Peterborough’s new MP will spend £800 of her own money every month to help reduce fly-tipping in the city.
Labour’s Fiona Onasanya said: “I am going to put my money where my mouth is” after promising to pay for van collections of bulky and electrical waste.
Fly-tipping costs Peterborough City Council more than £200,000 a year to clean up, and enforcement chiefs have previously admitted they are being overrun by the amount of rubbish being dumped.
Writing in her Peterborough Telegraph column today, Ms Onasanya, who was elected in June, said: “Our beautiful city now simply isn’t as clean as it should be. I have met with local officials and discussed the problem. The message I received is simple.
“They understand our frustration but simply don’t have the financial resources.
“Like using duct tape to bind up a broken cabinet, they can and do apply patches, but it’s just a stop on the way to further decline.”
Ms Onasanya said she is working on a plan for monthly bulky and electrical waste collections, with residents given a week’s notice before collections take place in their street.
Vans from the city’s street cleaning agency Amey will be used, with the worst affected areas initially targeted.
MPs are paid nearly £75,000 a year, and Ms Onasanya said payments from her salary will be a “starting point” for the scheme.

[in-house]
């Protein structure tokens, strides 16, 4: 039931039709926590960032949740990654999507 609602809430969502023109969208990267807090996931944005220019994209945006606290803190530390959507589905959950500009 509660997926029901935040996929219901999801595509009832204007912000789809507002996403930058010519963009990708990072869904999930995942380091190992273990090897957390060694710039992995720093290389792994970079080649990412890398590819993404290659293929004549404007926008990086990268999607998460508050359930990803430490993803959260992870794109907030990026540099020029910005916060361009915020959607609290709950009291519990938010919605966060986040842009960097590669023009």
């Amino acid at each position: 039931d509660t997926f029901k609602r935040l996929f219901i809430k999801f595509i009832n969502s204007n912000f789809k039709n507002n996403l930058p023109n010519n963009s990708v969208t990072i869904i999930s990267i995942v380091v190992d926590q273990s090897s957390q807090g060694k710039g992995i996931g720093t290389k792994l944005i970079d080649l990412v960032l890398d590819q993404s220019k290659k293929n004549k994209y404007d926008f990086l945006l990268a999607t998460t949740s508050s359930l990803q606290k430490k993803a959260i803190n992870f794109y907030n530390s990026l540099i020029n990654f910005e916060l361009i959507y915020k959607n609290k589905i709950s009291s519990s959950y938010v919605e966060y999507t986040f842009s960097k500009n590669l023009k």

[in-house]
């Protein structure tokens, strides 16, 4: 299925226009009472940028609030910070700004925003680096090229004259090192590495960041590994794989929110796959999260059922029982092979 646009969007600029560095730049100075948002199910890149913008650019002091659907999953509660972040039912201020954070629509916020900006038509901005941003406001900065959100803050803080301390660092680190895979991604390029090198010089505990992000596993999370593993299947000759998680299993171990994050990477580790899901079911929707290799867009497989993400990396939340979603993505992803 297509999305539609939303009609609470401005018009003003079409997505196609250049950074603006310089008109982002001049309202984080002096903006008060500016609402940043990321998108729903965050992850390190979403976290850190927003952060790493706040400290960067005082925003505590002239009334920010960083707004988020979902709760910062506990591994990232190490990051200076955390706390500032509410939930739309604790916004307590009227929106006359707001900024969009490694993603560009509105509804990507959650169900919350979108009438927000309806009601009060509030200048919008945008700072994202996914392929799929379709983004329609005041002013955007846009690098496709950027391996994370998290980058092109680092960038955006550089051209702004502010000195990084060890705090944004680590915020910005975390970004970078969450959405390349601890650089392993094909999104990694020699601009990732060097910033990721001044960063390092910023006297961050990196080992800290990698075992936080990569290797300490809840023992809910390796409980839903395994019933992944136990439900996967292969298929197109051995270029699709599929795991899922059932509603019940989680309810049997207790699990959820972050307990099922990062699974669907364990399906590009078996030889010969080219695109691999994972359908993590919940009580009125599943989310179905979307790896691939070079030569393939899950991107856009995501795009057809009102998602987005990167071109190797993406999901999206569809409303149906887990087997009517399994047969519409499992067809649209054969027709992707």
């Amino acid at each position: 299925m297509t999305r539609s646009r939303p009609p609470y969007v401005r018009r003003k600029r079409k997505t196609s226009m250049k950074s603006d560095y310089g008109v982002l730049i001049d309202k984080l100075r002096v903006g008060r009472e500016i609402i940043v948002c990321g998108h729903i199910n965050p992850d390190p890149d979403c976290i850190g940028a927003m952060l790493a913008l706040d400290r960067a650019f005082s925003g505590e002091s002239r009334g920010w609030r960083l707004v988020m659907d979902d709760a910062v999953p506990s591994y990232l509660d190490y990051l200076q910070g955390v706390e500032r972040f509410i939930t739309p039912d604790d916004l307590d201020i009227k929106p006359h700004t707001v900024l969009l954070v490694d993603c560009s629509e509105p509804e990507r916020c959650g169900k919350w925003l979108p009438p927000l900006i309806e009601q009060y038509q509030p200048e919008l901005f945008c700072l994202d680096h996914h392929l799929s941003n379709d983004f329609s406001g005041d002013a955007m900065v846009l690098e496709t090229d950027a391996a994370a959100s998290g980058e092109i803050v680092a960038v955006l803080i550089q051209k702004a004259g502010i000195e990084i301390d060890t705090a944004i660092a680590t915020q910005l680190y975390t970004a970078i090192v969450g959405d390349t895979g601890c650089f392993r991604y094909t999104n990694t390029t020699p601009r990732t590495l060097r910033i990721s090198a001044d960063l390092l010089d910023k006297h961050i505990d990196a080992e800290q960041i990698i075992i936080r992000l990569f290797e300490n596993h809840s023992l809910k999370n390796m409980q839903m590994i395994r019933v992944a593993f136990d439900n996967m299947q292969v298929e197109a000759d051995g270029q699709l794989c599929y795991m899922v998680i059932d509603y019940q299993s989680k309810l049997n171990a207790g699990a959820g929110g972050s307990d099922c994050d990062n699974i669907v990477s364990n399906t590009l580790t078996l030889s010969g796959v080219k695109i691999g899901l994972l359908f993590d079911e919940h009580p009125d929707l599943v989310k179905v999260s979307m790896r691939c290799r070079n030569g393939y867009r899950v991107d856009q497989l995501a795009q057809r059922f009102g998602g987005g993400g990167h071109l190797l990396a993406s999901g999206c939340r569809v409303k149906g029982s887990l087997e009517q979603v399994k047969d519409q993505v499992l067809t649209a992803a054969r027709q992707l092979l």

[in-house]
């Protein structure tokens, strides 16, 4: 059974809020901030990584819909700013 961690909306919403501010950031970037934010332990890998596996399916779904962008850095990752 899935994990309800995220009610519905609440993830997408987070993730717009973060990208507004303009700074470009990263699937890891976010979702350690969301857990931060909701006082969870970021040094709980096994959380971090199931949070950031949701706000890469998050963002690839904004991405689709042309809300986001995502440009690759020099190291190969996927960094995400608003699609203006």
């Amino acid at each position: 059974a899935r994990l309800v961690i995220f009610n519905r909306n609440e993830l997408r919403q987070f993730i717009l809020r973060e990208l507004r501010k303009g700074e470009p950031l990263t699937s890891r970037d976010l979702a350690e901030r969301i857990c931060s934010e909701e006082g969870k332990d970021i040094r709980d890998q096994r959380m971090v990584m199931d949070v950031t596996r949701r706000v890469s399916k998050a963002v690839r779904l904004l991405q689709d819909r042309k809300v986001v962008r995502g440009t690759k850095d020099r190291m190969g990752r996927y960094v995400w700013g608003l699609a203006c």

She has not said how long she will maintain the payments for but added: “I urge Peterborough’s businesses to get behind this initiative.”
The council introduced £23 charges for bulky waste collections in 2010. Cllr Gavin Elsey, cabinet member for waste and street scene, said: “We welcome all those that support our significant efforts to keep the city clean and I would be happy to meet the MP to discuss her plans.
“In recent months the council has backed a number of community bulky waste events, organised by parish councils, where skips have been placed in certain areas of the city.
“Our bulky waste service is also well-used with more than 12,500 collections over the last 18 months.
“The council clears 800 fly-tips every month costing taxpayers more than £200,000 annually. As our government funding continues to fall this money would be much better spent on services for the most vulnerable in our city.”